New leader of British Liberal Democrats elected


So far, the success of Tim Farron has been based on the condemnation of his party and political opponents. Credits: Press Association

16 July. — The British Liberal Democrats elected Tim Farron, former president of the party’s executive committee, as their new leader. He replaced Nick Clegg, who left after a disastrous general election. Farron received 56.5% of the votes, and the second candidate, former minister Norman Lamb won 43.5%.

In the 2015 general election, the Liberal Democrats lost 48 seats and 15% of the popular vote. Only eight of their representatives entered parliament. Such a crushing defeat immediately triggered a change in attitudes towards the party, which for the previous five years of coalition government work had been seen as a stable third political force in the UK.

Thus, it is unsurprising that there was minimal attention paid to the party’s elections for a leader. British newspapers mentioned them only when truly significant events occurred, like when two former party leaders, Paddy Ashdown and Menzies Campbell, declared their support for Norman Lamb. Overall, Lamb, who had less of a chance at winning from the very beginning, was seen as a kind of successor to the current party line. His career in parliament and government was distinguished by an indisputable dedication that guaranteed him the sympathy of some heavyweights.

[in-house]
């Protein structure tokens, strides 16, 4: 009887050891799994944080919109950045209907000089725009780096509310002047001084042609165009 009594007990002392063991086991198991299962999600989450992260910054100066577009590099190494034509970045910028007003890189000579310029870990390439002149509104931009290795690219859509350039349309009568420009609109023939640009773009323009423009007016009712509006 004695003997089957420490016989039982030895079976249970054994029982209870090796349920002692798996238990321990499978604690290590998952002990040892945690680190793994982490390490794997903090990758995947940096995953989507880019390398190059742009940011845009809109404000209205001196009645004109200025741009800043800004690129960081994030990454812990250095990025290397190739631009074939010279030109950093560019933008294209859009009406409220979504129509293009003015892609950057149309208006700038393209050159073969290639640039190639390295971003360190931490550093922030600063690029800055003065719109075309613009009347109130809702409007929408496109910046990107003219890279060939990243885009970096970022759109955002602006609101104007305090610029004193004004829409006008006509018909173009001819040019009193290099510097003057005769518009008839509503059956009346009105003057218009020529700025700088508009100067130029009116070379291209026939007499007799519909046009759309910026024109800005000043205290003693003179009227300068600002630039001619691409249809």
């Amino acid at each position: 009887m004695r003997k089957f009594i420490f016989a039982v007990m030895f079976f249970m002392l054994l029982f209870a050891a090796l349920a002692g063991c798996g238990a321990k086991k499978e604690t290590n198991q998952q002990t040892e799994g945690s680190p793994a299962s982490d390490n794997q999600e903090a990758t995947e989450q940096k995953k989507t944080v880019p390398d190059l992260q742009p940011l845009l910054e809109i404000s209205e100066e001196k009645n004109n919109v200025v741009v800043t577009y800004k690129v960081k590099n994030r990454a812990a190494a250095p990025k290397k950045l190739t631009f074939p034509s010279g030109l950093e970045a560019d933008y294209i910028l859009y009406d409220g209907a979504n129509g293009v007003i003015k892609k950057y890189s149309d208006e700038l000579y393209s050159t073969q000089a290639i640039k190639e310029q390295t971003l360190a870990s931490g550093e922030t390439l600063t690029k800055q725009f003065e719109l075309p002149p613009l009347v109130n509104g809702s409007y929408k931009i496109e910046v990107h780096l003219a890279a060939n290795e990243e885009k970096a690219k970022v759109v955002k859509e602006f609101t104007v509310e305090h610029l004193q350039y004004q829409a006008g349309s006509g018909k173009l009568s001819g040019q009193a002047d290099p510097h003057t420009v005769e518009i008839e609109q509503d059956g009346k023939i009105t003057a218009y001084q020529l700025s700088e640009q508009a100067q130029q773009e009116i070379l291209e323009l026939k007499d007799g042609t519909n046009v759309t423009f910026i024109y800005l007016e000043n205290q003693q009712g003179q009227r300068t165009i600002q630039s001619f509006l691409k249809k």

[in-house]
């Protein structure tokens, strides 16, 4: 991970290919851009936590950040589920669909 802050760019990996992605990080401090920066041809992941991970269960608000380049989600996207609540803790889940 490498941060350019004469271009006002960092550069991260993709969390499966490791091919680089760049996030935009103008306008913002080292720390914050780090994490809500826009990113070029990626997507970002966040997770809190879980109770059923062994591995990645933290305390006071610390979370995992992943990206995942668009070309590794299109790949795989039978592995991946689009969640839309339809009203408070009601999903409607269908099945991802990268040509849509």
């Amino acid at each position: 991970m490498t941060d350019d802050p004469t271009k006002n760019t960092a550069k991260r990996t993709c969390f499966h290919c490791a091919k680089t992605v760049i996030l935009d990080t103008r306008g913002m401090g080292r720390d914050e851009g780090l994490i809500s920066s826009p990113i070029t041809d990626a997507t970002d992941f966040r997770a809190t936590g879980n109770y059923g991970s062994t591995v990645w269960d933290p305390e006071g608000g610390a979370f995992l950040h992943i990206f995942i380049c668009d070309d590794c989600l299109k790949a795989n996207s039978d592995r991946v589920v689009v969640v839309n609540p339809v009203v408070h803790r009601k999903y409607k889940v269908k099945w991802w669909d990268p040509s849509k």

However, it was precisely this which did not suit those who opposed him. In their opinion, it was necessary to denounce the actions of the previous leadership, who agreed to a coalition with conservatives for the sake of power and took several decisions despite promises to the contrary (for example, with regards to tuition fees). In this sense, Tim Farron was a nearly perfect fit.

He is a staunch left-liberal politician who sympathizes with the left wing of the Labour Party and denies the benefits of a centrist position. “When we went into a coalition, it was a good thing for the country, but a bad thing for the party,” he said. Alongside verbal criticism, Farron also opposed the unified party line in parliament on a number of occasions, which provoked unflattering characterizations.

In foreign policy, he was critical of the Conservative Party’s eurosceptiсism and its “Europhobia”, condemned the former prime minister for the war in Iraq, and called on the UK to actively participate in the Minsk Agreements. “It is a dangerous and tragic myth that a ‘holy war of the Russian people’ will deliver identity, security and wellbeing for its people.” he said about events in eastern Ukraine, considering them the result of Russia’s military and information activities. He believes that the answer to them must be a unified, decisive position held by Europe. The situation with human rights in Russia, including that of sexual minorities, was also an object of his criticism.

Through the present moment, the success of Tim Farron has been based on the condemnation of his party and political opponents. However, in order to revive the ideas of liberalism, of which he repeatedly spoke, and achieve electoral success, he will have to formulate some kind of positive vision for all participants. So far, the new leader has named two areas of focus: affordable housing and merits of immigration.

Other materials